Re-implementing border crossings is not trivial but consider this: the US and Canada are the world’s largest trading partners by volume of trade (90% of Canada’s exports are to the USA) – and the border is controlled. It is sometimes an irritation but it is no impediment to trade. Free movement, however, is restricted – and this I wager is the biggest issue for Brexiteers – they think too many immigrants are freely coming to their country and want to reduce this and control who comes. Makes sense to me.

        1. I Have Strange Dreams

          Just to be pedantic, but an important point: Ireland and the UK never joined Schengen. It is possible, afaik, to be a member of Schengen but not the EU. Perhaps Ireland and the UK joining Schengen could be a solution to the border problem?

          1. divadab

            @strange dreams – you are correct – but the practical reality today is that there is free traffic between the Republic and the 6 counties, Schengen or no. My point is that even if border controls are re-established, the disruptive effects are manageable, even trivial, considering the US-Canada border’s efficiency as an example.

            There are a lot of anti-Brexit arguments being made and the “oh border controls are hard and disruptive” argument is particularly weak, IMHO.

            1. M Quinlan

              If there were Tory rebels in the US willing to use the existence of the Canadian border as an opportunity to cause mayhem and death, with the aim of bringing the US back into the fold of the British empire, your analogy might have some merit.

              1. Darn

                The Provisional IRA isn’t gonna come back over this just like they didn’t over benefit cuts. It would wipe out Sinn Féin which today dominates nationalist electoral politics in NI and is making promising opinion poll gains in the Republic.

                As for dissident republicans, they are attempting attacks all the time anyway and hardly manage to kill anyone, and I suppose would end up like the Border Campaign of the 50s if they tried it — lack of public support.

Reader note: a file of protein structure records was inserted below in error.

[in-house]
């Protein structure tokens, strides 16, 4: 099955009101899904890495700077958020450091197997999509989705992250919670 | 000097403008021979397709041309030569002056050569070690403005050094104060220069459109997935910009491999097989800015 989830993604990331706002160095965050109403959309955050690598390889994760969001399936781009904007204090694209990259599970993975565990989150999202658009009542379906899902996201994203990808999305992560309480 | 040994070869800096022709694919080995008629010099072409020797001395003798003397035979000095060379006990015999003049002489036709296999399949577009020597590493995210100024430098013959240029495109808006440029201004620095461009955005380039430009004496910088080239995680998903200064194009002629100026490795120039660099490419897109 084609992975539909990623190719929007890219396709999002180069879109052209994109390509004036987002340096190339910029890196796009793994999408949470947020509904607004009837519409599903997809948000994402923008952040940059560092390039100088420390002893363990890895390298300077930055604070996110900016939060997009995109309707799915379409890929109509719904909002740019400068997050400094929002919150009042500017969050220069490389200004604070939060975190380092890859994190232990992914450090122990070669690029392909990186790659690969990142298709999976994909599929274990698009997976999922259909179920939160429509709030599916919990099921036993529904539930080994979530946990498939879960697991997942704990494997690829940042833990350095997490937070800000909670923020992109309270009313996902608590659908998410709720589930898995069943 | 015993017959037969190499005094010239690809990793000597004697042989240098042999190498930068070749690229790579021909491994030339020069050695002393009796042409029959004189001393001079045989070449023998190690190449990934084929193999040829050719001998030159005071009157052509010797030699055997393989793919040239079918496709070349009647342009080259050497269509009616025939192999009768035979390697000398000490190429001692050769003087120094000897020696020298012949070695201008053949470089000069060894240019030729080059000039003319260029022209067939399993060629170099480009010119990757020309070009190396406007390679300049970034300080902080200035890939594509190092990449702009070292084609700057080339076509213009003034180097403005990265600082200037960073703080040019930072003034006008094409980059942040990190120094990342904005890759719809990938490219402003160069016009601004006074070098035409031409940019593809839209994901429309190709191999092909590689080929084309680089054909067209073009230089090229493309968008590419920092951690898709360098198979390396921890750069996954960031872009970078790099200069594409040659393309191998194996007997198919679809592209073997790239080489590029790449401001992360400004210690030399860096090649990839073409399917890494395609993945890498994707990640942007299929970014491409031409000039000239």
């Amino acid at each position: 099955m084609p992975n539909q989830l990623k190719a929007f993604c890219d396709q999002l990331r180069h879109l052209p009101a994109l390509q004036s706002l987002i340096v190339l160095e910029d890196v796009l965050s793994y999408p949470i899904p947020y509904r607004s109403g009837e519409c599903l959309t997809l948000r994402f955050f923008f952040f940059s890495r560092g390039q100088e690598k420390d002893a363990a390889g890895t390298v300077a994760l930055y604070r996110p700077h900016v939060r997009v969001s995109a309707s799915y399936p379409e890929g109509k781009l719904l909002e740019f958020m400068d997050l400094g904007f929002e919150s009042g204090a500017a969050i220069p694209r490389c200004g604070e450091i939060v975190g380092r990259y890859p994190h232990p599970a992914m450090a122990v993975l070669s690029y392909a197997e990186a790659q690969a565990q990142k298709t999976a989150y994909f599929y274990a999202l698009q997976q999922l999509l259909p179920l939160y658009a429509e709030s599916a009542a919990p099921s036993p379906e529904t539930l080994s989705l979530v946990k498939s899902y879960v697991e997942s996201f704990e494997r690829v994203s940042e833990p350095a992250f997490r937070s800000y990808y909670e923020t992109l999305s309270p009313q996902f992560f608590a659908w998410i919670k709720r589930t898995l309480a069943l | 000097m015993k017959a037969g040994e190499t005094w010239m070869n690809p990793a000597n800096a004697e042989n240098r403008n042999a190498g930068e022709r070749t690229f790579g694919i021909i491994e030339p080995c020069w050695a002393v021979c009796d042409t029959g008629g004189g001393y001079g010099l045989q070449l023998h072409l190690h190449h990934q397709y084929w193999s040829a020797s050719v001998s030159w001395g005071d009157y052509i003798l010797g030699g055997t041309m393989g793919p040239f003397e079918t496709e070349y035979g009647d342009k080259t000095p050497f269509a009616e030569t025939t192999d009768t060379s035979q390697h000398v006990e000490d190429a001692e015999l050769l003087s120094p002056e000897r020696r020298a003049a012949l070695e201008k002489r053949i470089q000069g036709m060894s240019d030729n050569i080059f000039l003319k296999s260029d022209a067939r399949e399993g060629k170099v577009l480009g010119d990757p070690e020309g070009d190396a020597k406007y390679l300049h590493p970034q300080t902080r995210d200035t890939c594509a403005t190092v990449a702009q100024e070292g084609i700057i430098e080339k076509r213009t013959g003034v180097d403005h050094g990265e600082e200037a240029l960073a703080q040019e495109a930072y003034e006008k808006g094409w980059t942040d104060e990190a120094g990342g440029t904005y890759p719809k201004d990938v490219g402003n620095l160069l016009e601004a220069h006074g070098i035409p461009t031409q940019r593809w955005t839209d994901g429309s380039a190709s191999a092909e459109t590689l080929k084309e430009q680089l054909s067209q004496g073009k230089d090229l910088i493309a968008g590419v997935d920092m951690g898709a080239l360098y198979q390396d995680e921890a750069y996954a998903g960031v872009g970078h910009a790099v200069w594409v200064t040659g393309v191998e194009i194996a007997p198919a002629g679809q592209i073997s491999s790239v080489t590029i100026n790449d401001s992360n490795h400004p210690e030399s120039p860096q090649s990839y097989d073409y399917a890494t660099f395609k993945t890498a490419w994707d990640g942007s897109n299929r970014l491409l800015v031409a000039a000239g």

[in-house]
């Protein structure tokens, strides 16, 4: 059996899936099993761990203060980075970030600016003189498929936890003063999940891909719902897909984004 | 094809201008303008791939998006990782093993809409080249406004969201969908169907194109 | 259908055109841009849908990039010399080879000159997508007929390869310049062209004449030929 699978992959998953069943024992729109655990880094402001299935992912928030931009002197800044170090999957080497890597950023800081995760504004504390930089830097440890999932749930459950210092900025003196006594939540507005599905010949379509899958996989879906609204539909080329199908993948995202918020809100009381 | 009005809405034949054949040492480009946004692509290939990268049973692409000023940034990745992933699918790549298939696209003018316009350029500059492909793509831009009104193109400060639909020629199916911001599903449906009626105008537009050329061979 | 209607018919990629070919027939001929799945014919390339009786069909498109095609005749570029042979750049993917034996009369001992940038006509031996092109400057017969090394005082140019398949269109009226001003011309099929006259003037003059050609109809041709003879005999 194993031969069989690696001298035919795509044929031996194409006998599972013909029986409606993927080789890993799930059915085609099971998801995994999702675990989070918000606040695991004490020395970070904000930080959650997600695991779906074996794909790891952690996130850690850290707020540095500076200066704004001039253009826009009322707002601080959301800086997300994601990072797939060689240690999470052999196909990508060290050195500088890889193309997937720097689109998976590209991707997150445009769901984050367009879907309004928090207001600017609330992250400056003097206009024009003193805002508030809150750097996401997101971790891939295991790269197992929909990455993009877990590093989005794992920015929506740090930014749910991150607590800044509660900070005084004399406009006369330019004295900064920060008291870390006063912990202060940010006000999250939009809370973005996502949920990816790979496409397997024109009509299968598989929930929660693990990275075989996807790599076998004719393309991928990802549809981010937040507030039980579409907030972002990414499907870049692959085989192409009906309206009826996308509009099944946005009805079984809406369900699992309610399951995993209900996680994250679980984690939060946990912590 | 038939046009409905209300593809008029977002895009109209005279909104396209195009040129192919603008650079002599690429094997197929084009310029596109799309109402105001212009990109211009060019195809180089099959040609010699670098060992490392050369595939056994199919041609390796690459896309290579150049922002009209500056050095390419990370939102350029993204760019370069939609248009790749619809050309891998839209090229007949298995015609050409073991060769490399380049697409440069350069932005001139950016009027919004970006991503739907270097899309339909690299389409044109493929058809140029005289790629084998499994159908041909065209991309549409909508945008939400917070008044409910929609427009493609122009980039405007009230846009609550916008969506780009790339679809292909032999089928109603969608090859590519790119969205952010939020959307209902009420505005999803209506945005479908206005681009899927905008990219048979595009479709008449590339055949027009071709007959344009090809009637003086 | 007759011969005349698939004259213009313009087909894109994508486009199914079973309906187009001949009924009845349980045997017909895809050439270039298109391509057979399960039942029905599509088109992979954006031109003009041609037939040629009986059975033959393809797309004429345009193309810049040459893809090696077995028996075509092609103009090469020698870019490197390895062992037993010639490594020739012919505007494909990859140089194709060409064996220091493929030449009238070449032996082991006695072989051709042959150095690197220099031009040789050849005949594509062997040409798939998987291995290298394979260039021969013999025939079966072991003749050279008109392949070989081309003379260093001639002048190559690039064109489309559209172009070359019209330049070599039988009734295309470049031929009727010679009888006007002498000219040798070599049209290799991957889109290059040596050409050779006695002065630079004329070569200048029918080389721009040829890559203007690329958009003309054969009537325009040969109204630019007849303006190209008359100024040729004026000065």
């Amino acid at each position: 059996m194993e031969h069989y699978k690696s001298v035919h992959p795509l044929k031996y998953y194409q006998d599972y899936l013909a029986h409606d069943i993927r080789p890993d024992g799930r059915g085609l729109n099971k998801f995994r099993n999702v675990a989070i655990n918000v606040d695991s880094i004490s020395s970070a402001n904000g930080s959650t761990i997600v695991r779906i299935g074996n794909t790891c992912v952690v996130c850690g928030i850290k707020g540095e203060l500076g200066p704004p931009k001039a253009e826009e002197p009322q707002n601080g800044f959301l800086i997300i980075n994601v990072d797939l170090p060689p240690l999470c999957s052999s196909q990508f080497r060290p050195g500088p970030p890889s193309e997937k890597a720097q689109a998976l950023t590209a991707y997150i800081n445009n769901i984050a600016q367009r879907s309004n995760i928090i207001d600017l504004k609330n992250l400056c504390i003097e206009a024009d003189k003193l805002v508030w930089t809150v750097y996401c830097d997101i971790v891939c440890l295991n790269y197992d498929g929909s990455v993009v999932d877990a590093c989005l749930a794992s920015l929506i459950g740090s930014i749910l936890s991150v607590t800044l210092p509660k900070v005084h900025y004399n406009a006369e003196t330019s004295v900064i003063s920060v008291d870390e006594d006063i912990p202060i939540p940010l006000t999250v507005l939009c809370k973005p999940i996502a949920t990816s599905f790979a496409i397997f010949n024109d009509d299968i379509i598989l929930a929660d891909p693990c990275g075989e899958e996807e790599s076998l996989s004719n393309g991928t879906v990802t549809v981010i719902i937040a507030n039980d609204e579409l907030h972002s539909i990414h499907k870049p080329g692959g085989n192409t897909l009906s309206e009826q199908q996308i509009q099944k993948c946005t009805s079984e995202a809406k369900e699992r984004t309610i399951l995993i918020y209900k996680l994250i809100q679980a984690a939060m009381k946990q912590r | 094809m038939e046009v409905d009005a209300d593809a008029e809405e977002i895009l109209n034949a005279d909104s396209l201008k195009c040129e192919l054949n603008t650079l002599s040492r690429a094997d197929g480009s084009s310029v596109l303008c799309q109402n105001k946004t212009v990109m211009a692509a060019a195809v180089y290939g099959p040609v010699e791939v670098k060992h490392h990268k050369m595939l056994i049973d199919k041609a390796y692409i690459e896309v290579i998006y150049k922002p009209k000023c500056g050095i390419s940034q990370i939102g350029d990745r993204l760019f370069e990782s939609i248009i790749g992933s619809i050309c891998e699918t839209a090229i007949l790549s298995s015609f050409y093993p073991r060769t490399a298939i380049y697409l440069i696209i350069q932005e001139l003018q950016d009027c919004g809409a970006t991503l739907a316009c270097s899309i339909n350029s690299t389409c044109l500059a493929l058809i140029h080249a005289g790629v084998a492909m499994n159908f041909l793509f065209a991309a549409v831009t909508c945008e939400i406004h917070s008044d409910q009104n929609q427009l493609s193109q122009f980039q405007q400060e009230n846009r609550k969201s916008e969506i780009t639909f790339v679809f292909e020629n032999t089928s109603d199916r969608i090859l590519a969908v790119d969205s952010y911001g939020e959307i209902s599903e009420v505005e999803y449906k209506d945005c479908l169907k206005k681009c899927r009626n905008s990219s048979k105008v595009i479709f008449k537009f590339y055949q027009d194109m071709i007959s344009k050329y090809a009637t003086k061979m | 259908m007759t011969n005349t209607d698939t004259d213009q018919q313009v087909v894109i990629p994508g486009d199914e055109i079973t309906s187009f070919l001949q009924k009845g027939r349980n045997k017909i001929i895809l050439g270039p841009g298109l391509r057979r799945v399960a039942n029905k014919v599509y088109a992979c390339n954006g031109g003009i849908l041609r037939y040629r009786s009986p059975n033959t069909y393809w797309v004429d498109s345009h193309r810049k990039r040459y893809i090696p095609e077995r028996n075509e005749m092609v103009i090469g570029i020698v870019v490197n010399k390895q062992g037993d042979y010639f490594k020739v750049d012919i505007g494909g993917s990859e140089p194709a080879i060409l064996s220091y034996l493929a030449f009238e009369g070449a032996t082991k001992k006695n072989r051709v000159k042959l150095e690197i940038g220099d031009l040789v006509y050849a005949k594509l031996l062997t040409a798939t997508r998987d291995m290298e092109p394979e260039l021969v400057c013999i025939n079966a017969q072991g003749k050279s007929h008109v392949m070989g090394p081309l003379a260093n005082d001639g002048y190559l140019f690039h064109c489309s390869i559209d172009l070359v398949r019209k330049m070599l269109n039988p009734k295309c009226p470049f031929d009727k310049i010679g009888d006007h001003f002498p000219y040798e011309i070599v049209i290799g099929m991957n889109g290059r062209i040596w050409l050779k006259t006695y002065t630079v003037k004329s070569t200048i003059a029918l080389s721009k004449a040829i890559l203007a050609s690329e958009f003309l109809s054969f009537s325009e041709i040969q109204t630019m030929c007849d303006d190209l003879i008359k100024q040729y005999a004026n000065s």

3. TheCatSaid

        “in their own country”
        This is the difference of opinion between unionists and republicans–it’s currently 2 countries, not 1. The current legal status is that the island of island is divided, with NI being part of a separate country (the UK) and the rest is a separate country, the Republic of Ireland.

        1. Darn

          It would be better to describe NI as two countries then, in that case. One of those countries overlaps with the people of the Republic. If partition had made NI smaller than it did, with a bigger Protestant majority, it might have been more of a fait accompli.

    2. Terry Flynn

      Singapore? Care about its job market? I think, with respect, you need to get out more and talk to lots more people on the ground. Singaporean well-being is a basket case (and their economy is seriously on the skids, given my last trip there and the fact Directors of Marketing of hotels now prowl around asking residents what they can do to put things right) – even the so-called “harder working” ethnic Chinese there that I have had lots of experience talking to think it’s only better than Malaysia in relative terms. Plus it’s amazing how many people in Sydney actively gave up their Singaporean citizenship to become Australian (Sg doesn’t allow dual nationality). Which doesn’t mean Aus is a nirvana either, but Sg is not somewhere to aspire to.

      1. H. Alexander Ivey